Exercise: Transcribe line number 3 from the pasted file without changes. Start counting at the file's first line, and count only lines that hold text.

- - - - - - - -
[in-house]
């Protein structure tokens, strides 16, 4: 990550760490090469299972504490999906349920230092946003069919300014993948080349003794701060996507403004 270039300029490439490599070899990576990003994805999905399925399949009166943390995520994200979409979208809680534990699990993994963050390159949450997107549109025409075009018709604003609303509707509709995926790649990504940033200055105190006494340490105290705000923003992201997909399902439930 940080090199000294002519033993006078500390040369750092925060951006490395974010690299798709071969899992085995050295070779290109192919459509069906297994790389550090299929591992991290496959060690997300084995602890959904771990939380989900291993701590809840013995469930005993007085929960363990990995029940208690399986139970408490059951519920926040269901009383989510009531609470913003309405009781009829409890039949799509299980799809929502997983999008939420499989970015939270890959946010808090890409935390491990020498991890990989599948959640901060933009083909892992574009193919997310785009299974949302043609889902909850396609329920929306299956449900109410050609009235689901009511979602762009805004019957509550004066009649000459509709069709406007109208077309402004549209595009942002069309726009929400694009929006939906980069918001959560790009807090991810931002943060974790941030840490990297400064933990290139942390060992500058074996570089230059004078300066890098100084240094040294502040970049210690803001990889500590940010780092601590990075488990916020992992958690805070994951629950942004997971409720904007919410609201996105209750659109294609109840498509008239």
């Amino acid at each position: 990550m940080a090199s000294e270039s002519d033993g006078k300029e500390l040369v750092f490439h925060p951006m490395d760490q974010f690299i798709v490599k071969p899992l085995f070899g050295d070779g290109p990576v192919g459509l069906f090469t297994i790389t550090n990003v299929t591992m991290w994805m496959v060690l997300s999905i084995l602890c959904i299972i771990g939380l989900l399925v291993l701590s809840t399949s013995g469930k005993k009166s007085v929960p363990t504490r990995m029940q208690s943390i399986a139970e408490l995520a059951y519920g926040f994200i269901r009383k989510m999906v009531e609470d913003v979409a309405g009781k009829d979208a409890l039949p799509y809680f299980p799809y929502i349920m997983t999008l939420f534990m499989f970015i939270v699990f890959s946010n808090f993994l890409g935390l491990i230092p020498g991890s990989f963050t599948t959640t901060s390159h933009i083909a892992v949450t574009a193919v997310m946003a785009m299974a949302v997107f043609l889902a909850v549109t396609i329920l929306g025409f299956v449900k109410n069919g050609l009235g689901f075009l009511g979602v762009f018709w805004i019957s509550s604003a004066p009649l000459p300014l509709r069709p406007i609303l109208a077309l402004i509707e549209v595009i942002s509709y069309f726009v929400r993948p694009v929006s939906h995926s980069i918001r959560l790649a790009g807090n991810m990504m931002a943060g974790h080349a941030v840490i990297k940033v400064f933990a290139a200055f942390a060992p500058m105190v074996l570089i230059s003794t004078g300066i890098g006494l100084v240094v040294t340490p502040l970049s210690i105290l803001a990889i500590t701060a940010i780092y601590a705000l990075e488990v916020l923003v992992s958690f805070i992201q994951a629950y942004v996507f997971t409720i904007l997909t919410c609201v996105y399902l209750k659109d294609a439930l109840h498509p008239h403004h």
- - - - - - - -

């Amino acid at each position: 990550m940080a090199s000294e270039s002519d033993g006078k300029e500390l040369v750092f490439h925060p951006m490395d760490q974010f690299i798709v490599k071969p899992l085995f070899g050295d070779g290109p990576v192919g459509l069906f090469t297994i790389t550090n990003v299929t591992m991290w994805m496959v060690l997300s999905i084995l602890c959904i299972i771990g939380l989900l399925v291993l701590s809840t399949s013995g469930k005993k009166s007085v929960p363990t504490r990995m029940q208690s943390i399986a139970e408490l995520a059951y519920g926040f994200i269901r009383k989510m999906v009531e609470d913003v979409a309405g009781k009829d979208a409890l039949p799509y809680f299980p799809y929502i349920m997983t999008l939420f534990m499989f970015i939270v699990f890959s946010n808090f993994l890409g935390l491990i230092p020498g991890s990989f963050t599948t959640t901060s390159h933009i083909a892992v949450t574009a193919v997310m946003a785009m299974a949302v997107f043609l889902a909850v549109t396609i329920l929306g025409f299956v449900k109410n069919g050609l009235g689901f075009l009511g979602v762009f018709w805004i019957s509550s604003a004066p009649l000459p300014l509709r069709p406007i609303l109208a077309l402004i509707e549209v595009i942002s509709y069309f726009v929400r993948p694009v929006s939906h995926s980069i918001r959560l790649a790009g807090n991810m990504m931002a943060g974790h080349a941030v840490i990297k940033v400064f933990a290139a200055f942390a060992p500058m105190v074996l570089i230059s003794t004078g300066i890098g006494l100084v240094v040294t340490p502040l970049s210690i105290l803001a990889i500590t701060a940010i780092y601590a705000l990075e488990v916020l923003v992992s958690f805070i992201q994951a629950y942004v996507f997971t409720i904007l997909t919410c609201v996105y399902l209750k659109d294609a439930l109840h498509p008239h403004h």